God’s Own Country: love, nature and acceptance

God’s Own Country opens with a bleak landscape; a reluctant dawn illuminating a grey and isolated world, the wind whistling without pause, and the sound of protagonist Johnny (Josh O’Connor) retching after one too many the night before. It’s an inexpressibly sad and hollow scene. Johnny’s world, limited on the family sheep farm that he runs under the watchful and judgemental eyes of his ailing father and grandmother, feels empty. He’s quiet and put-upon by his family, and his lack of retort or response to them demonstrates his dearth of self-esteem. He runs on autopilot, participating in fleeting sexual encounters to which he denies the possibility of any fruition, and he drinks himself senseless at any opportunity he gets, that is until a new farmhand from Romania, Gheorghe (Alec Secăreanu), opens up a world of possibilities to him.

Perhaps one of the strengths of God’s Own Country is how the film takes a non-stereotypical look at gay relationships. In fact, at times it feels as if the film’s gay romance is merely incidental as it contends with far bigger pressures in Johnny’s and Gheorghe’s lives. The treatment of migrants in the UK is perhaps most at the forefront, and as Gheorghe resolutely deals with poor living and working conditions and discrimination, his calm and sympathetic nature is all the more prominent and admirable. As well as this, Johnny’s work as a farmer is presented to us realistically. The arduous work of farming life, often with little reward, is a reality for many and consequently, there is no glamour, no meet-cute, nor any of your typical romantic dates in the film. Instead, there is mud, dead livestock, and rather grim-looking food.

Surprisingly, rather than being a complication or something that incites trouble for the pair, their gay romance provides them with the perfect escape from their problems. There are no explicit confrontations about their sexuality or coming-out moments in the film, Johnny’s austere family have their suspicions but never directly discuss it. But in reality, the one who finds their gay relationship the most difficult to accept is Johnny himself. Even then though, Johnny is always confident with his sexuality. What we seem to see with Johnny instead, however, is a character who cannot assert himself, who lacks confidence, and struggles with emotional intimacy. Instead, it is his tendency towards self-denial and his inability to articulate his own needs and desires that holds the pair back. Yet through his relationship with Gheorghe, he learns and comes to terms with his identity, finally embracing it.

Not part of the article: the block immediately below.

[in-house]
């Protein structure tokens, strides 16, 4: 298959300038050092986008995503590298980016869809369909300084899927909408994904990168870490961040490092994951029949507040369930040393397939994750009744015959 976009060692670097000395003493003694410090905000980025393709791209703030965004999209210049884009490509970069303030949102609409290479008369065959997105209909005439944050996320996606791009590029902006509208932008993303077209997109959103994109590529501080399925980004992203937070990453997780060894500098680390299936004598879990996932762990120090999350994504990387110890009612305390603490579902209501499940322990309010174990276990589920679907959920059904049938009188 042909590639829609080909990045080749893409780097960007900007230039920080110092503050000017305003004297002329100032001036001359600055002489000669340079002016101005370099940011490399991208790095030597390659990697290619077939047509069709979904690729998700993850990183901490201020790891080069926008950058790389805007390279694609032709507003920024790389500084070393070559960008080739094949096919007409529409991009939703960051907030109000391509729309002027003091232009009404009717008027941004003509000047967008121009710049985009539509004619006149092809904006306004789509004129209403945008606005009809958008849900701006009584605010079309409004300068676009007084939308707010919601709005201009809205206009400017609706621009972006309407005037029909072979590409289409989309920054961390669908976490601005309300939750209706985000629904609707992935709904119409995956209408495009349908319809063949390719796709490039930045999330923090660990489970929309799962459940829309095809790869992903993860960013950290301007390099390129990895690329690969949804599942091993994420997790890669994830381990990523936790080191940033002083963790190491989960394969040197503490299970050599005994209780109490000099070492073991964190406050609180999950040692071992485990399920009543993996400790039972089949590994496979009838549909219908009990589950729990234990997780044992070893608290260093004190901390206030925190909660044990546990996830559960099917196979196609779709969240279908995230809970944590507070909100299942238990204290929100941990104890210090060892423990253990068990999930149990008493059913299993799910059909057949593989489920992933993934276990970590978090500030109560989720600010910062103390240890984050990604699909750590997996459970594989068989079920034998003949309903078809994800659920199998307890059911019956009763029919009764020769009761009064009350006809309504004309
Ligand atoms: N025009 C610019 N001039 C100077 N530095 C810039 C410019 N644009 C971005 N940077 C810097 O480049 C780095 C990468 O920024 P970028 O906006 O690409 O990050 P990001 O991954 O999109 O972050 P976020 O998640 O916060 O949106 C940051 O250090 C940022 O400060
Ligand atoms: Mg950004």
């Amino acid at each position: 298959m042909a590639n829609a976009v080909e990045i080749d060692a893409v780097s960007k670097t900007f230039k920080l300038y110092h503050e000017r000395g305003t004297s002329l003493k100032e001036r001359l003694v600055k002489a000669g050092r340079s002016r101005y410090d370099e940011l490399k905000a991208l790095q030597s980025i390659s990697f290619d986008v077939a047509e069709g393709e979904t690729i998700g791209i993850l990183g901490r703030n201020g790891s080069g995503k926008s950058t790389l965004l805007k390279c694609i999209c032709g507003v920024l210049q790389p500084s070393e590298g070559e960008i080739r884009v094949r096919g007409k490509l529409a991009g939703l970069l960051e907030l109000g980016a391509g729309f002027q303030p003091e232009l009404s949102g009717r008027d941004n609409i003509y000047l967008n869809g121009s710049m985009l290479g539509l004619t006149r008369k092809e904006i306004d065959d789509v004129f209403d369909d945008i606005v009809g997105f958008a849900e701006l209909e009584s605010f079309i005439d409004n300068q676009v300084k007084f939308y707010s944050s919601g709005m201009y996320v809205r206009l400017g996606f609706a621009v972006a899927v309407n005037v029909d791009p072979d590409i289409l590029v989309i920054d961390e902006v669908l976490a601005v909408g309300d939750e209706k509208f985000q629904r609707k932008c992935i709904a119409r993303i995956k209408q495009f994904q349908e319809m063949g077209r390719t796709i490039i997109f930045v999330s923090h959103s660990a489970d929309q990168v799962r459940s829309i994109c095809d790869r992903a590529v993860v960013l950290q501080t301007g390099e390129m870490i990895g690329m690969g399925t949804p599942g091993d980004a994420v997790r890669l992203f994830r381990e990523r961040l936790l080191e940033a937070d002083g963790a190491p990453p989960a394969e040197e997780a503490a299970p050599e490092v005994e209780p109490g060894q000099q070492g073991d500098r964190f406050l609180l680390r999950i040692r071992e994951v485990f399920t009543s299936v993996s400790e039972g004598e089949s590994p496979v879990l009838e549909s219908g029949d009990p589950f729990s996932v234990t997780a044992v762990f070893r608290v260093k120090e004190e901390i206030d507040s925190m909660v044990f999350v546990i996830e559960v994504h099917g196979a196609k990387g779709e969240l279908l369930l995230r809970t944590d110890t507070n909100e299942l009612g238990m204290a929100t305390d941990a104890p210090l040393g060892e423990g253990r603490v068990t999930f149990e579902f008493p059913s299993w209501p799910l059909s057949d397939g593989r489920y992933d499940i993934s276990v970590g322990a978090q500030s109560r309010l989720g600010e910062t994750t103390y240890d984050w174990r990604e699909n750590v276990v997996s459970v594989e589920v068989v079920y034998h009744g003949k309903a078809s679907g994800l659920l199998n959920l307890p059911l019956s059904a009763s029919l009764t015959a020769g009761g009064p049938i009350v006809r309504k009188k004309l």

The film’s romance is both quiet and passionate, as Johnny and Gheorghe finally come together whilst camping in the wind-beaten Yorkshire Dales. After watching Gheorghe save a runt lamb, we see the spark light back up in Johnny’s eyes – not only does Gheorghe teach Johnny about romantic love, but he also teaches him to appreciate the Yorkshire landscape and the place that he calls home. Where Johnny’s life is devoid of wonder and intimacy, his relationship with Gheorghe offers something new. Their time together is intense and inspiring, and their relationship’s transformative capabilities are also reflected in the filming. From a progressively lighter colour palette to a richer script, more varied sets and outward-looking perspectives, the relationship broadens the world of these men and the world of the film.

God’s Own Country, for all its grimness and portrayals of hardship and poverty, is a remarkably (and unexpectedly) hopeful film. After the pair separate and have an awkward discussion towards the end of the film in which Gheorghe declares that he is ‘not the answer’, there is a moment as the viewer when you brace yourself for the worse. Heartbreak seems inevitable at this point: films like this do not tend to end happily. And yet by some miracle, the pair find the answer together, as they stroll back to the farmhouse, the gate swinging contentedly shut behind them. Through love, they come to accept themselves, each other, and their lives in the rural world they live in. It is this optimistic ending, after such gruelling hardship, that truly makes God’s Own Country a brilliant and rather unique film in the LGBTQ+ genre.

Follow Concrete on Twitter to stay up to date


About Author


Notice: Trying to access array offset on value of type null in /home/wp_35pmrq/ on line 11

Notice: Trying to access array offset on value of type null in /home/wp_35pmrq/ on line 26
June 2022
Latest Comments
About Us

The University of East Anglia’s official student newspaper. Concrete is in print and online.

If you would like to get in touch, email the Editor on Follow us at @ConcreteUEA.